The EX-F1 is an unevenly performing camera that almost always seems to present a downside to counter each amazing high point. Its most unique feature is its ability to capture video at amazingly high framerates, all the way up to 1,200 frames per second. Five seconds of real-time footage turns into more than three minutes when played back, transforming a bumblebee’s flight and falling raindrops into a backyard ballet. But faster speeds severely limit resolution, curbing possibilities in both recording and playback. Still photos look good, with bright, accurate colors, but RAW images drastically slow down the camera.
Nolobe Software’s Iris is billed as the “ultimate image editor for Mac OS X,” which, depending on your point of view, is about as true as the statement, “Martians live among us.” This app is an all-out dud, offering very little reason for anyone to enlist it as a creative tool.
Take this 3-ounce videocam everywhere, and never miss a shot again.
Criticizing the Mino is easy on paper. The video quality isn’t any better than what your point-and-shoot digital camera can do. It doesn’t look (or feel) like a “real” camera. It doesn’t take standard batteries. But the truth is, none of those things matter once you actually use one.
Spore sprouts a new world, growing and changing in unexpected ways. Part game, part design program, and always playful, Spore leads you on a journey from tiny creature to colonizer of the galaxy. You create the experience as much as the developers at EA’s Maxis studio; you build the main creature, vehicles, structures, and even adapt whole planets along the way. And your choices determine your path; choosing an herbivore mouth for an early creature might eventually lead you to form a peaceful society that negotiates its way out of trouble.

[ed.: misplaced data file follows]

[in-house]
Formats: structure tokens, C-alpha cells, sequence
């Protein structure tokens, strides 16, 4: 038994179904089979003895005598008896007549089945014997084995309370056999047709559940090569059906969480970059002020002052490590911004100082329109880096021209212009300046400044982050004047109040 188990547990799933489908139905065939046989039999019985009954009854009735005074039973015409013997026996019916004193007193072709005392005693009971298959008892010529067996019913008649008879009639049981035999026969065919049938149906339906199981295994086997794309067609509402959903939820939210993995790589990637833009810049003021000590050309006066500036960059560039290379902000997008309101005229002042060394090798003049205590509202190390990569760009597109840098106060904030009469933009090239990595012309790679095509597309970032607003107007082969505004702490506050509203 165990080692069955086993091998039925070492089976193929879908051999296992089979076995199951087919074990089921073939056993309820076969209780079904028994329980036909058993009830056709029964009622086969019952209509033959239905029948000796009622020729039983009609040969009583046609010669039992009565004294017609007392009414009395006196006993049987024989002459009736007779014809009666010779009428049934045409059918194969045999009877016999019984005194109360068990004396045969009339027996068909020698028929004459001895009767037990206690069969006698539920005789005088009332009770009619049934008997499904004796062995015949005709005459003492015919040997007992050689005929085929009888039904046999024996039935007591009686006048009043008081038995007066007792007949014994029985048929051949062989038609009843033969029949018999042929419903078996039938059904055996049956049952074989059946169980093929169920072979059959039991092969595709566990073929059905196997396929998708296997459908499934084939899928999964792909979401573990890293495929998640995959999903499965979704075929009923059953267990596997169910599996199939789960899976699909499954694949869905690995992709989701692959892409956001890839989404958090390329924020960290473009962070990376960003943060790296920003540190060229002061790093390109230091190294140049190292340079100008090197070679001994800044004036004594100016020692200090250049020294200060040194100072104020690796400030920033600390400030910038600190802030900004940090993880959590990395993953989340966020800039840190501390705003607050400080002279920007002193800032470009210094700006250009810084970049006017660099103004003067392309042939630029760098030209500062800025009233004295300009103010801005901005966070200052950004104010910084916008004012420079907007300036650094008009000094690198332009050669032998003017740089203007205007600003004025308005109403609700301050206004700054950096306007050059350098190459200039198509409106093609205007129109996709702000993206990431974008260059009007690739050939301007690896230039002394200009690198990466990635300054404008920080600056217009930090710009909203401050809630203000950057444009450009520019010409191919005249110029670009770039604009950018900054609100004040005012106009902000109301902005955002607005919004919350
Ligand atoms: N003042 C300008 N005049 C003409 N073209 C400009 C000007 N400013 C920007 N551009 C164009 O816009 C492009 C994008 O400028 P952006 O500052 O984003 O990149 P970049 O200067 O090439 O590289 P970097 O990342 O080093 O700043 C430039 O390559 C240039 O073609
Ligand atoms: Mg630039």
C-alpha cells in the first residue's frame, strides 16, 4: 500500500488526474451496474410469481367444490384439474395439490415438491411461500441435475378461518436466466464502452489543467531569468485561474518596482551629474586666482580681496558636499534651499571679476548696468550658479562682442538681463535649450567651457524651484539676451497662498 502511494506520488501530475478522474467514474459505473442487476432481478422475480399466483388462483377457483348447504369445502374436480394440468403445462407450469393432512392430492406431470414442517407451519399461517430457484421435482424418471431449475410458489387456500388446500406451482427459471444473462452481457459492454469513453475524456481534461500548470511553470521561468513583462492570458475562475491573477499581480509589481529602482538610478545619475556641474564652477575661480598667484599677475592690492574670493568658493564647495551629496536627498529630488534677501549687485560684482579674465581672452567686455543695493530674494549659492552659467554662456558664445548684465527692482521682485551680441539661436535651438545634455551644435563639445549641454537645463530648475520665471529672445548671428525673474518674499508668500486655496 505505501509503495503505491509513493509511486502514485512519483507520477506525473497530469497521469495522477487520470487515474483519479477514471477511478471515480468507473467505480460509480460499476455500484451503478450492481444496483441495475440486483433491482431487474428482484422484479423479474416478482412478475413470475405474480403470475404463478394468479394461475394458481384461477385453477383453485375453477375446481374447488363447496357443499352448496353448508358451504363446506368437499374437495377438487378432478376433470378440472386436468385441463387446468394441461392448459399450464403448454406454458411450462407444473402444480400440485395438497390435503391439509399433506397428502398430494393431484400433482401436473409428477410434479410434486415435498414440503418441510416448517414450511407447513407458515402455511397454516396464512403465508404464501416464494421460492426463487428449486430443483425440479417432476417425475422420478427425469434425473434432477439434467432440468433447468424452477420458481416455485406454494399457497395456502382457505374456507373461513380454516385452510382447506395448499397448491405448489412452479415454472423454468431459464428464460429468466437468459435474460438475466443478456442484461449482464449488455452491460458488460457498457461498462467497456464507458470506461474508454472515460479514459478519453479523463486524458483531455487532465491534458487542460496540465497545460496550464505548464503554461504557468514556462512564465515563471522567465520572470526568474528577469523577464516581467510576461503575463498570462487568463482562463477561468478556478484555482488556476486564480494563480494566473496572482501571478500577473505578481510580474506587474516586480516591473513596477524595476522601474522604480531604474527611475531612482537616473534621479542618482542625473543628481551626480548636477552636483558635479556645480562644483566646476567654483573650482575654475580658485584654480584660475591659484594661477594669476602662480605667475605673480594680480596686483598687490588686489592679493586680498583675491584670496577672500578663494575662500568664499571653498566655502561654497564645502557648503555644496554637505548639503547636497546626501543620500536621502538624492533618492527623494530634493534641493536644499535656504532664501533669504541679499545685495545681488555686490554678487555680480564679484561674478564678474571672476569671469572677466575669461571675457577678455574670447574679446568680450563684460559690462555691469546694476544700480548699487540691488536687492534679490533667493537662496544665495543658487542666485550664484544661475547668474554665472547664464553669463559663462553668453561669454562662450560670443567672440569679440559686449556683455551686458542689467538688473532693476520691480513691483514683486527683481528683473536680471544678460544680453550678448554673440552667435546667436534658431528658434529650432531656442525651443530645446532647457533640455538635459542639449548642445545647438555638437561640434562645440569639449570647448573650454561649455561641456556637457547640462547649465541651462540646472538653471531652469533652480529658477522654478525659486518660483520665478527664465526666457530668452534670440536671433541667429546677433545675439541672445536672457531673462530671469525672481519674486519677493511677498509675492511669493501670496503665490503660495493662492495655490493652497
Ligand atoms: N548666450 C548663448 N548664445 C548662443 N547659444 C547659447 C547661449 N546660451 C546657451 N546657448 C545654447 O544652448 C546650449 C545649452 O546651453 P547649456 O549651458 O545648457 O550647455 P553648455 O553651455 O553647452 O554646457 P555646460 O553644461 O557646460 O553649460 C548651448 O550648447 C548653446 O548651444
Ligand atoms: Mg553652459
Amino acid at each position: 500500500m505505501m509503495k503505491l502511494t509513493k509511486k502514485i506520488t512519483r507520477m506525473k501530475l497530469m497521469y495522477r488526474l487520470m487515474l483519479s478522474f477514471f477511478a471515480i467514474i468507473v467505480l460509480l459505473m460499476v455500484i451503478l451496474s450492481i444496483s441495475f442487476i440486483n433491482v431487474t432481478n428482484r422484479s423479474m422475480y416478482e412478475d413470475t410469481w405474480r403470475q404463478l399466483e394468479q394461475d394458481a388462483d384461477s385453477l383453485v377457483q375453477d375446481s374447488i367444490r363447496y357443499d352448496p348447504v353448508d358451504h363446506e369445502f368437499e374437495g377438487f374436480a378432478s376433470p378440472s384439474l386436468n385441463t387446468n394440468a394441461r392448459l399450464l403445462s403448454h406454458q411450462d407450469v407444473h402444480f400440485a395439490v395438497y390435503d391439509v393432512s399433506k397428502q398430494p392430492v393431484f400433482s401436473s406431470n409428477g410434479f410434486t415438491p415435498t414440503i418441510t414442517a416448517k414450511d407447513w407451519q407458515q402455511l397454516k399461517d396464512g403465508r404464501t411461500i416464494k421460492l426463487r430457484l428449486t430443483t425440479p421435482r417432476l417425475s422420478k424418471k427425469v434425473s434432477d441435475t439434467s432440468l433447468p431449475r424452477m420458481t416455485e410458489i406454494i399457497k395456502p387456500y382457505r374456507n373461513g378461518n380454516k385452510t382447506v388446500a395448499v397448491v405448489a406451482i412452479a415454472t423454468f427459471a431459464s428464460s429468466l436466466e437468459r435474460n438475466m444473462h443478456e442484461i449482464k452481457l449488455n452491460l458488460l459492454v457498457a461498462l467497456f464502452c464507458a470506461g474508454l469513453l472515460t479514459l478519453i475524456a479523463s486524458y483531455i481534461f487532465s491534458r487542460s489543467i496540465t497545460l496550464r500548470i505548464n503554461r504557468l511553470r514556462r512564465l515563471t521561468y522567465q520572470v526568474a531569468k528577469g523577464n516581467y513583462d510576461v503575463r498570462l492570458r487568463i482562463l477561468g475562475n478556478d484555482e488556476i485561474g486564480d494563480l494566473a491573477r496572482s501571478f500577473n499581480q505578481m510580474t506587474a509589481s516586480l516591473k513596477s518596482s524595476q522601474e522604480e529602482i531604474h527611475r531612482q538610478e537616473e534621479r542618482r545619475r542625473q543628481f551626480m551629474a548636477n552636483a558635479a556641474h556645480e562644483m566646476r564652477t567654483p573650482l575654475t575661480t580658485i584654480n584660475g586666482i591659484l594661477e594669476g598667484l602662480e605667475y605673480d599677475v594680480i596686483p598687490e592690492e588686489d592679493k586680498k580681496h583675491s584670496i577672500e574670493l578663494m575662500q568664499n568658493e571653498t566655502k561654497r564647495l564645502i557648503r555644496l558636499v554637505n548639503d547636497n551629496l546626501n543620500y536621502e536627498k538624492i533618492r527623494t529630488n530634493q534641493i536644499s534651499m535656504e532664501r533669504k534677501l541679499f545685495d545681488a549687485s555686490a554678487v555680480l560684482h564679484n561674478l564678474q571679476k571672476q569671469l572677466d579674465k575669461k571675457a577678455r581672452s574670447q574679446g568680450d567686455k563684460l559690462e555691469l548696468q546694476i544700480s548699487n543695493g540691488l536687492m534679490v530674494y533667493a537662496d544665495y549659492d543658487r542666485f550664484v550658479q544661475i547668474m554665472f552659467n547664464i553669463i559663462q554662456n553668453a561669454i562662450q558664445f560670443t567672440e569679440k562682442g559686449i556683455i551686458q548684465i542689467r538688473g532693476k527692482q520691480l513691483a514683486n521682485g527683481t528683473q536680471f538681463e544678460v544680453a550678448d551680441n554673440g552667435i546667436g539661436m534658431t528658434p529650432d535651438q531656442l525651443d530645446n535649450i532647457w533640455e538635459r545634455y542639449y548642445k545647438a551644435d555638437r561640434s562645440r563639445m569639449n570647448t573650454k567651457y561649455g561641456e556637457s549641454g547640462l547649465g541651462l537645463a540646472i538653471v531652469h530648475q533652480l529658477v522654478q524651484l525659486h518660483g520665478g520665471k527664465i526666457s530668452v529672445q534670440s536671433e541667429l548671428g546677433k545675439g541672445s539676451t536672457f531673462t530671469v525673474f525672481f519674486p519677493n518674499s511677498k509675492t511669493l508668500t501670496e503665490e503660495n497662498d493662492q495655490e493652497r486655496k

If not for the licensing rights, SolarQuest could have been called Star Trek: Shuttlecraft Run. As the pilot of the Delta Flyer—er, nameless spacecraft—it’s your job to race from one end of an intergalactic obstacle course to the other, gathering power-ups and extra points as you go. Just try not to get distracted by all the eye candy.
After more than 20 years, Rob Reiner’s 1987 fractured fairy tale The Princess Bride holds up as a fun and funny movie for the whole family. Now Worldwide Biggies has brought the story—including the voice talents of Robin Wright Penn (Buttercup), Wallace Shawn (Vizzini), and Mandy Patinkin (Inigo Montoya)—to your Mac, translated into five different casual and point-and-click game styles slotted between animated videos that trace the plot.
Mac users have traditionally drawn the short straw when it comes to games. The Mac has plenty of good titles, but not nearly the variety as Windows. With Macs gaining popularity and market share, bigger game publishers like EA have been releasing games for Mac OS X, but many others are holding out. This is where CrossOver Games comes in.
If you've been spending your days knee deep in MobileMe and iPhone problems. You've probably been trolling forums searching for answers to why your iPhone insists on calling Japan at 4:23 p.m. everyday, instead of chilling at MacLife.com
For you, hard-core iPhone-fixing warrior, we present the hottest stories of the week.
Out of the box, the iPhone and iPod touch can sync with Outlook’s appointment calendar and address book—but not its task list. For those who live and die by the to-do, that’s a major omission. Chapura’s KeyTasks comes to the rescue, offering limited but effective task synchronization.